International Architecture Awards Tell a friend
Architects: Ehrlich Yanai Rhee Chaney Architects
Lead Architect: Patricia Rhee
General Contractor: Del Amo Construction
Client: SteelWave LLC.
Photographers: Matthew Millman
The Los Angeles Times’ Printing facility—once an abandoned industrial ruin—is a fresh take on the common creative office campus. The suburban Orange County facility, vacant since 2010 along with an even-longer-abandoned rail line and gas station, is reincarnated as a 439,224 square foot multidisciplinary workspace with a dining Canteen and a public Rail Trail on its 23.4-acre site. The goal was to breathe new life (daylight, views, fresh air, access) into the buildings while preserving and respecting the original forms and structure. The integration of landscape is a pervasive theme, tying together the site and structure as one: a ruin recaptured by nature. The approach was one of selective subtraction, at all scales. This subtraction exposes the beauty of the existing, reviving what has been neglected and inviting the landscape to enter through and around the campus. Spaces for machines become spaces for people.
The architects removed swaths of the old building to introduce courtyards or passageways and carefully engineered slots in the concrete shell to maximize daylight and views and help humanize interior spaces. The new atrium is an open-to-sky moment at the heart of the project. Once one of the original clear height “cathedral” spaces, it is now activated by new catwalk-like circulation and suspended pop-out meeting rooms and platforms. A “sky cut” slices across the building to create a new pedestrian path with tenant entrances and opportunities for indoor-outdoor experiences. Former mechanical penthouses become a hideaway rooftop bar and sky garden, bringing in greenery and light. The result is a humanized campus in harmony with its industrial history and enhanced by the natural landscape.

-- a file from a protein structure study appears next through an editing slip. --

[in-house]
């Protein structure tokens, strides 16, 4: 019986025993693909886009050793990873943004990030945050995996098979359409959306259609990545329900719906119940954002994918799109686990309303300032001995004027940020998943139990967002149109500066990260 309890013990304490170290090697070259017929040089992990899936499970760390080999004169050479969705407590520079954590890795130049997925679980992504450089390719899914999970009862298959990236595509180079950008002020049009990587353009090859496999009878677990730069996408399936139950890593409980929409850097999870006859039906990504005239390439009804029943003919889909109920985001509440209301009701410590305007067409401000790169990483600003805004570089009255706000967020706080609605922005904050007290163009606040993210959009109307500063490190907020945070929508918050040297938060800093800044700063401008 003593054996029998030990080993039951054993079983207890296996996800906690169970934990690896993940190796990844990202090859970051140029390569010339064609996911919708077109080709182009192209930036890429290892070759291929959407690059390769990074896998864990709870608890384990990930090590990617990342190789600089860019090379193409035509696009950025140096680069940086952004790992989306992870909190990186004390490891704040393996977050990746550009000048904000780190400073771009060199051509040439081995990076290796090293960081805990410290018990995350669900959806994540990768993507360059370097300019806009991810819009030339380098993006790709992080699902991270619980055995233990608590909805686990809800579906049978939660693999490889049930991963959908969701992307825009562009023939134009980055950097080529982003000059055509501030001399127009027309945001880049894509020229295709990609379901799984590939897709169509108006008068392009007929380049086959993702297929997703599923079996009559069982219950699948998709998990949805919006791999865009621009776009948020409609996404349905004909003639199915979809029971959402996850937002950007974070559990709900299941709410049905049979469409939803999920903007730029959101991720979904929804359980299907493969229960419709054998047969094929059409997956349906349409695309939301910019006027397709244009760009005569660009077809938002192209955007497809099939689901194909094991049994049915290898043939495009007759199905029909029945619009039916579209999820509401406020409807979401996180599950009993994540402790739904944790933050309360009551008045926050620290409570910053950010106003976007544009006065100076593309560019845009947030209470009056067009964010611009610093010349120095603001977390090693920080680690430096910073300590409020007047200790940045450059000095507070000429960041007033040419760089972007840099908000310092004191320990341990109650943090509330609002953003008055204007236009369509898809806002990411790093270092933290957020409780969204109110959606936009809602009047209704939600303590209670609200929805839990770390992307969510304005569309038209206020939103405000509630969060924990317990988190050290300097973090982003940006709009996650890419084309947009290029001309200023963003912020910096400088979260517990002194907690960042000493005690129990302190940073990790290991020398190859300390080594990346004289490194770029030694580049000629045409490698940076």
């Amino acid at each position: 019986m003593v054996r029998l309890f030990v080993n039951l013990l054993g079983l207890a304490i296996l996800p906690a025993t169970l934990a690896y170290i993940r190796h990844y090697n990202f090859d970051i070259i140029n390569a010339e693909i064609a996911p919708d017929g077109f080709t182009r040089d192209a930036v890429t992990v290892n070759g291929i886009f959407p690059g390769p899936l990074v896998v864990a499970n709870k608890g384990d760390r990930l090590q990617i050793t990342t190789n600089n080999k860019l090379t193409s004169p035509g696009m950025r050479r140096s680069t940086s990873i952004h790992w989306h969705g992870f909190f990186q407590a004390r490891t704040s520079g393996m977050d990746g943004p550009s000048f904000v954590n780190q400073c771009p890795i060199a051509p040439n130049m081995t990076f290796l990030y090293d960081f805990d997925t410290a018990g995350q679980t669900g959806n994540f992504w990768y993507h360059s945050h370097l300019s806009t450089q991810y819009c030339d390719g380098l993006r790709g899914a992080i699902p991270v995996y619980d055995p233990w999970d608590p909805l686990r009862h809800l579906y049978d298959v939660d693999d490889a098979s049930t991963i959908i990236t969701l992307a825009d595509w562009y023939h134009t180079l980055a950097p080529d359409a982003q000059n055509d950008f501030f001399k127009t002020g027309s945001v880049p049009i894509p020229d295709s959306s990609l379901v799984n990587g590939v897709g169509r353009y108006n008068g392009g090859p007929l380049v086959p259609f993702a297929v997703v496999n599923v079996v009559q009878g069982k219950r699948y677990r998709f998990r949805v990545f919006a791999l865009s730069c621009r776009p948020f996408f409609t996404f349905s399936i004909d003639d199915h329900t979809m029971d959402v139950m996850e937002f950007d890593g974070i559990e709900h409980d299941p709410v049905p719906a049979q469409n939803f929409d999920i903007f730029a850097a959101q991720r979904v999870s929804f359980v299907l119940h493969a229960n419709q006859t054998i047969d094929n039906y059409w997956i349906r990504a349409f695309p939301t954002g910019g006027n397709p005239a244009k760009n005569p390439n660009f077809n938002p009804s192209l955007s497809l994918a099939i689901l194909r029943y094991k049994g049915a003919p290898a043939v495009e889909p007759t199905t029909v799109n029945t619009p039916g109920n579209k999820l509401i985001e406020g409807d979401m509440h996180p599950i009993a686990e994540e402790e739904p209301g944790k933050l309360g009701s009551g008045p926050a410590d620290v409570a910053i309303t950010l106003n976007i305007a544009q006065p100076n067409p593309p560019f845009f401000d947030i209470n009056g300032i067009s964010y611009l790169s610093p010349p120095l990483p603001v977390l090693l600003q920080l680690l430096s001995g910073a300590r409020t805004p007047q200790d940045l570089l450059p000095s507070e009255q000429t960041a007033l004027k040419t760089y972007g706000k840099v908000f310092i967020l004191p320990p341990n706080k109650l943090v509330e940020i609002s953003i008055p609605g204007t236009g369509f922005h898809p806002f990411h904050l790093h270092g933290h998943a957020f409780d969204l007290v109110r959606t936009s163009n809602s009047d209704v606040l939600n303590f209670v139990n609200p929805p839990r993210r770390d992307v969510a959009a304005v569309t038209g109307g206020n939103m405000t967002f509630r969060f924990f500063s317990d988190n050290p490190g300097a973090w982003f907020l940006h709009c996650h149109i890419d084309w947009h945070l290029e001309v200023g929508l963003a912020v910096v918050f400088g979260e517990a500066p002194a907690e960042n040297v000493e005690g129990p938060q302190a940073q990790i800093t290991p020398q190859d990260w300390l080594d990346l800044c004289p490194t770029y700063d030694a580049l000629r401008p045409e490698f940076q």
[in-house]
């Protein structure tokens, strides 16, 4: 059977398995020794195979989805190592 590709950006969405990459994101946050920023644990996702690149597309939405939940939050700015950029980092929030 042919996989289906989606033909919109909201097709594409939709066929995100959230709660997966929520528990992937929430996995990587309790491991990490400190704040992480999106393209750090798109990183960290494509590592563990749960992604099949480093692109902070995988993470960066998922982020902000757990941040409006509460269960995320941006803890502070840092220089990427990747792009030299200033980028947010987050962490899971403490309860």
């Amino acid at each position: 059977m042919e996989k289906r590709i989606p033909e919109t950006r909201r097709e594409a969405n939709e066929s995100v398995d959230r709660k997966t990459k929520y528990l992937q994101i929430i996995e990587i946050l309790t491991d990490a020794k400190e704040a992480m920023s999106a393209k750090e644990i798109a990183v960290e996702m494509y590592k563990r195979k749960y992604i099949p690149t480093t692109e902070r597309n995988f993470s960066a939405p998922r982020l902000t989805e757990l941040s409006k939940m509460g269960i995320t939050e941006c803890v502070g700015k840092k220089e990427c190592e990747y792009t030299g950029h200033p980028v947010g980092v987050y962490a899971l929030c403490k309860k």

A thoughtful, intentional balance between preservation and growth distinguishes this complex adaptive reuse. The design celebrates both material and organic markers of time. Paint chips, rail spurs and conveyor belts are left as is and an existing tree is placed to grow through the structure itself—hinting at history, site and context. Avoidance of newness for its own sake informed the use of thermally modified pine wood, which is both relatively low impact due to fast growth and will age to echo the original building’s patina. Among adaptive reuses of its scale, the project is notable for utilizing nearly every aspect of the building’s previous use.
The campus design preserves and upgrades the existing structure with minimal intervention, extending the lifespan of a local landmark beyond even its newly repurposed use today. By providing unique office space in an underserved market, one client goal was to bring jobs closer to where current and potential future employees live. The revitalized buildings and site create a campus with unique amenities, including a landscaped park area in an otherwise nature-starved corner of Costa Mesa. The project additionally reincorporates an existing rail line into a bike and pedestrian trail – an early component of one of Orange County’s most ambitious master plans to date. Ultimately, its goal is to be a catalyst for commercial conversion in an underutilized area. A second building, currently under construction, will provide approximately 185,000 sf of additional R&D facilities.